Former Wales prop Adam Jones believes the British and Irish Lions brand has been strengthened by events in New Zealand this summer.
But he admits that if Premiership Rugby or World Rugby grow tired of the length of the tour then it could yet be tampered with.
Future Lions tours are to be reduced to eight matches when the new global season takes effect in 2020, but Jones insists they should be preserved in their existing format.
"It seems inevitable that there will be less time for these trips, with World Rugby apparently keen for them to be reduced to eight games, but the tour of New Zealand has proved that the Lions still works," he said.
"The 10-match schedule should not be thrown out but instead used as a blueprint for future tours.
"Ten matches is a good amount of time to get a squad together and allow players to get used to each other.
"If you cut another two games from an already packed schedule then you are making it doubly hard for the Lions to compete with Southern Hemisphere sides.
"But these days money talks, and if Premiership Rugby or World Rugby want to mess with the Lions then I'm sure they are more than capable of doing so," said Jones, speaking in his ESPN column.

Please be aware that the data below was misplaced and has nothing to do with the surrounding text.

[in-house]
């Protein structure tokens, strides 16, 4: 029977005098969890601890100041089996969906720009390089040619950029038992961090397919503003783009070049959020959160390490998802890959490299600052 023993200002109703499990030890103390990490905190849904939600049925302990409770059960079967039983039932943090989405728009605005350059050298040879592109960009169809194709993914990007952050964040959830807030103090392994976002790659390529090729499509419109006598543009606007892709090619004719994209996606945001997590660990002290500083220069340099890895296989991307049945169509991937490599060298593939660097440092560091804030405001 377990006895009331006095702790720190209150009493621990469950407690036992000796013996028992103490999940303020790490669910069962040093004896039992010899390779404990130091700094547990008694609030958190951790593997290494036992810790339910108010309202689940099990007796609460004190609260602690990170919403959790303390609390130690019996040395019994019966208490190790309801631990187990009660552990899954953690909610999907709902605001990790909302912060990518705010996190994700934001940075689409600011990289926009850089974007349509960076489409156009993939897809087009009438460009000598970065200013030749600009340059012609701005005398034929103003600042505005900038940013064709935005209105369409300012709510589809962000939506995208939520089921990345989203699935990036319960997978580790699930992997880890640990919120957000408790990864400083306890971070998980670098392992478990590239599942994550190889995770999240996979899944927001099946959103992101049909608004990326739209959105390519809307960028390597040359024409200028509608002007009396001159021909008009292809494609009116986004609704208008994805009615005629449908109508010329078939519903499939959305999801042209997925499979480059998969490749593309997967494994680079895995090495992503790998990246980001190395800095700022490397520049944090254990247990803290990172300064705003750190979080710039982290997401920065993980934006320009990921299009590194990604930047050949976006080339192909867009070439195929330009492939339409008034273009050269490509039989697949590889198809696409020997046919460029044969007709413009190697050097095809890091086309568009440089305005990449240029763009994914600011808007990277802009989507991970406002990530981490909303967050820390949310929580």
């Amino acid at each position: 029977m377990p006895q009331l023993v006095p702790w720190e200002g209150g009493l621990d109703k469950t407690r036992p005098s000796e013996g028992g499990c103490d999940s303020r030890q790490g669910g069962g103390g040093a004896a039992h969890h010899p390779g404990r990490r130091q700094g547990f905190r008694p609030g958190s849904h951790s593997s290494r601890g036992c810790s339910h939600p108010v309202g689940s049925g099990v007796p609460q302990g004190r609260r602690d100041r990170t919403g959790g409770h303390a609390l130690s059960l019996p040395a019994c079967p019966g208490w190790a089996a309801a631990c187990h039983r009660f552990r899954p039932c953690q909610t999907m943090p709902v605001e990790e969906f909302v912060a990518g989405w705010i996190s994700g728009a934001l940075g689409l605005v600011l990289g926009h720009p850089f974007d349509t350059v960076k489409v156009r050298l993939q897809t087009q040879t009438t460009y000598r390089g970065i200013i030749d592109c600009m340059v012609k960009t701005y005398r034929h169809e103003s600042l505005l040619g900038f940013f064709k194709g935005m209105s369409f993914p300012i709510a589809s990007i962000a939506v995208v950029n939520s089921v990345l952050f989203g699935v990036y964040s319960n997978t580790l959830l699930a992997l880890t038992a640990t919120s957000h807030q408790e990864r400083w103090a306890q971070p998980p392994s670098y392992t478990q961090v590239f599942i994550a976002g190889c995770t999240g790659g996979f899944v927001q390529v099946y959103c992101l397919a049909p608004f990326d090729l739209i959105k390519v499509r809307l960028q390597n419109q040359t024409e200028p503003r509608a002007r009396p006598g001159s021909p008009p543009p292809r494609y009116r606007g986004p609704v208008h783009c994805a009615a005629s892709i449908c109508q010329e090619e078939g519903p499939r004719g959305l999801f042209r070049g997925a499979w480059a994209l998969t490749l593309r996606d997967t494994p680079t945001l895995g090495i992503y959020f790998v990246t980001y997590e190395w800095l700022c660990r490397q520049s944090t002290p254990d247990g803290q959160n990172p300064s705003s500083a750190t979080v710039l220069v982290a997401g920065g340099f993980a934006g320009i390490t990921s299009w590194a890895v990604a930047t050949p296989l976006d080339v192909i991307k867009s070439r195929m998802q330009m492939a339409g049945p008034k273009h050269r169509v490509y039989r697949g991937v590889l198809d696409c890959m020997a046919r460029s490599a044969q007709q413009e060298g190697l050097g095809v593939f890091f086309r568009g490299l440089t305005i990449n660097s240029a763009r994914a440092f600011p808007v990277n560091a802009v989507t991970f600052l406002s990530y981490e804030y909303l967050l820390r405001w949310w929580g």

The concept of the Lions came under sustained assault after their 30-15 defeat to New Zealand in the first test.
Exeter Chiefs chairman Tony Rowe described the Lions concept as "a throwback from the amateur days" and attacked the level of financial compensation offered to the clubs for the use of their players in the tour.
Rowe, whose club were crowned Premiership champions last season, told the Daily Telegraph that the amount of money the clubs received was "farcical".
"We’re in a professional game and it’s about money. No matter which way you cut it, it’s about money.
"And the reality is, the amount of money we get from the Lions is farcical, if you compare that to the product or assets they’re actually borrowing.
"It could well come down to the fact that the English clubs say, ‘Well, no. Unless you’re prepared to pay this amount of money, you can’t have our asset’.